I’ve got an excerpt to die for here –
The Second We Met is an enemies-to-lovers, neighbor from hell romance!
“Do you need some help, B and E?” Nix called out from his porch, leaning against the railing with a beer in his hand.
“Not from you.” I stacked another box on top of the one in my arm and used my leg to heft them both higher. Picturing him with a beer gut in fifteen years lifted my spirits slightly.
“Don’t be silly.” He swung his body over the railing, and a solid thud landed behind me. Showoff. “Let me grab one. Those look heavy.”
I swung the boxes away. “Touch them and die.” It probably would’ve been a bit more convincing if the top box hadn’t toppled out of my arms and fallen over, spilling out some of my volunteer stuff all over the sidewalk and street, namely a jumbo box of condoms.
Everyone who’d been hanging around to get some face time with Nix watched our little tug of war, which meant everyone was now one hundred percent locked onto the two hundred blue-foil-wrapped discs splayed everywhere.
“Busy semester for you,” someone called out, and the please-open-a-portal-into-the-underworld feeling was back. Leaving the condoms, I rushed back across the street and into my house. I’d get the rest of my stuff after my shift later. Maybe the cover of night would be enough to tamp down my embarrassment.
At this point, I’d have napped on the mystery-stained couch if my sheets weren’t in the box I’d brought in. No way was I going back out there unless absolutely necessary until the semester started.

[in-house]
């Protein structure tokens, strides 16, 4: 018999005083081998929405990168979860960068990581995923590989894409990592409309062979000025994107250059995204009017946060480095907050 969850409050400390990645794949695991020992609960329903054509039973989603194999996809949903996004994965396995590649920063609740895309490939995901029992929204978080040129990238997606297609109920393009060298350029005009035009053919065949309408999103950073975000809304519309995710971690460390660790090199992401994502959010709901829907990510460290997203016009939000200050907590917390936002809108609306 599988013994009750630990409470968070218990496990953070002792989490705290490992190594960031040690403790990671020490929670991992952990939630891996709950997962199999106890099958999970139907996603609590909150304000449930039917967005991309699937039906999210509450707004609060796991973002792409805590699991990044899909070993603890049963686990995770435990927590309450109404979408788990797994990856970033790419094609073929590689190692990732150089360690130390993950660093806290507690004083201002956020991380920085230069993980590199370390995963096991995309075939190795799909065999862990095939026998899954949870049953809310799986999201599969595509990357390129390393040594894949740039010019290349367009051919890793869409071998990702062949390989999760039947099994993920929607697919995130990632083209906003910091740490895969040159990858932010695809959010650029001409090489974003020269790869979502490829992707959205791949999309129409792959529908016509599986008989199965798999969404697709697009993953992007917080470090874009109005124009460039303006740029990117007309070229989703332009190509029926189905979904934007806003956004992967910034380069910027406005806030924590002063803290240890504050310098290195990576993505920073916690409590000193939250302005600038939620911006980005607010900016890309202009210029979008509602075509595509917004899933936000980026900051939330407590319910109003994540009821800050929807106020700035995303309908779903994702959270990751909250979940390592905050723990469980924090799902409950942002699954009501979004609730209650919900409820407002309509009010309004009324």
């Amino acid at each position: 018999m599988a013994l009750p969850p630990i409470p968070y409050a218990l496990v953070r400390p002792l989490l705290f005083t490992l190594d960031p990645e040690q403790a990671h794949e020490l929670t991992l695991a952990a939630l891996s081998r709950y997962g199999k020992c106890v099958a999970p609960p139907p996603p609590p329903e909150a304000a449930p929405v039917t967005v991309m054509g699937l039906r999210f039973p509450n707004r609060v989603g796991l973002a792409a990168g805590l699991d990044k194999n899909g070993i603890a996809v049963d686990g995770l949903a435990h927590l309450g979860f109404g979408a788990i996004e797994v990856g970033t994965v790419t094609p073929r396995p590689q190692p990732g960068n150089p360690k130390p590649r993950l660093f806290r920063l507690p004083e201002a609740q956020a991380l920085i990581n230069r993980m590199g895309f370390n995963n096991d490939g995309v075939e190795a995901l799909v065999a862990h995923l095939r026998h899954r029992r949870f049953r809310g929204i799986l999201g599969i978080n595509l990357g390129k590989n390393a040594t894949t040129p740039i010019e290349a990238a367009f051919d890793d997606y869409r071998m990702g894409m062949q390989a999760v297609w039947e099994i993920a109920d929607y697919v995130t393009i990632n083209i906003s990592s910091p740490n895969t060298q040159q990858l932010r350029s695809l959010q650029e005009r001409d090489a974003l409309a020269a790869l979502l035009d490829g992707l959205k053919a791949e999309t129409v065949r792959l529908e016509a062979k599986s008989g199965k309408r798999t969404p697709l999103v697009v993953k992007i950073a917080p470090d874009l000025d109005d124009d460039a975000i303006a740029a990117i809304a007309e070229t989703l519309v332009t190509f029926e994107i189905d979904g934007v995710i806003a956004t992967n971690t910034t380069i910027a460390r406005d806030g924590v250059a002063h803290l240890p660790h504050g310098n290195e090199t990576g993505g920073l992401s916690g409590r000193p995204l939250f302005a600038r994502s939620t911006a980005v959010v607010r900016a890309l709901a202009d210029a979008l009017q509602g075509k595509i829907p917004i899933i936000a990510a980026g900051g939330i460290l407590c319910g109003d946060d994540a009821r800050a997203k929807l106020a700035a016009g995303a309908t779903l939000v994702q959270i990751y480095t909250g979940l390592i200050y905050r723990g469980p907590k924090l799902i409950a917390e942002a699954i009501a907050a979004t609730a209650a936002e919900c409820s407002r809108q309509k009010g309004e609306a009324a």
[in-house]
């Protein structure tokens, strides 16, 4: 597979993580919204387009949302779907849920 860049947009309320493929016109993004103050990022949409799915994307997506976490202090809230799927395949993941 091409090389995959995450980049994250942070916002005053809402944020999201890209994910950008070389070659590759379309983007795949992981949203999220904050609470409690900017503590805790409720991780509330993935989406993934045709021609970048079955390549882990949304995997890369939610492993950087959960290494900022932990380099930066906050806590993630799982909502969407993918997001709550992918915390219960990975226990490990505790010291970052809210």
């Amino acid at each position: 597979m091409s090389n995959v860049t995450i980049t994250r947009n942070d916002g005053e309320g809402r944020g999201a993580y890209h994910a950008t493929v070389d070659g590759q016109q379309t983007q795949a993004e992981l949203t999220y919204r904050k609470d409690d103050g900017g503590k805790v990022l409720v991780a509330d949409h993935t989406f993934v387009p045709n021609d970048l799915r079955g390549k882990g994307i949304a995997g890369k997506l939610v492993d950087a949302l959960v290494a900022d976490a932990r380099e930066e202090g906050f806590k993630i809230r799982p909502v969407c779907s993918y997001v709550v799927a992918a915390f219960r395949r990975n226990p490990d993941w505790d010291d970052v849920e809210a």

Was it too late to find another place? Yes. We’d been lucky to find this death trap.
The hard thump of a knock stopped my embarrassment spiral from pulling me down into the depths of my clown freak-out at Becky Smith’s ninth birthday. I tugged the front door open.
Nix stood there with his arms loaded with the discarded condoms. “You left these behind.” He turned up the charm, flashing dimples and everything, looking like a shiny new toy on my ramshackle porch.
“She forgot some more,” someone shouted across the street, the foil wrappers catching the later summer sun. Great, now I’d be known as the prostitute of Aspen Drive.
I glared at them and back at Nix. Grabbing the half-empty box off the floor, I held it out to him and let him dump the contents out.
“We’re having a party—”
The rest of his sentence was cut off by me slamming the door in his face. Really? And make my humiliation totally complete? ‘Hey guys, this is the chick who walked into the wrong house like a dumbass, gawked at me naked, and then exploded a condom factory all over the street.’ No thanks.
I was sure he thought I’d be all over him after the way I couldn’t keep my eyes off him. I slapped my hand against my forehead. I knew all about guys like him. Arrogant. Hungry for the attention of anyone around them. All about the adoring fans and accolades and expecting every woman under retirement age to throw herself at them. Screw that!
Wouldn’t you know it? My sheets were absolutely not in the box. Mystery stains and a balled-up sweatshirt would have to do.
The front door swung open and slammed shut sometime later. Jules pushed up her glasses with the back of her hand, her travel pole in its bag slung over her arm, backpack on her shoulders.
“Damn, you look like shit. I’ll make brownies.”
Her go-to solution for any situation was exactly what I needed right now.
She peered out the front window. “There are a ton of people out on the sidewalk blowing up condoms like balloons. What’d I miss?”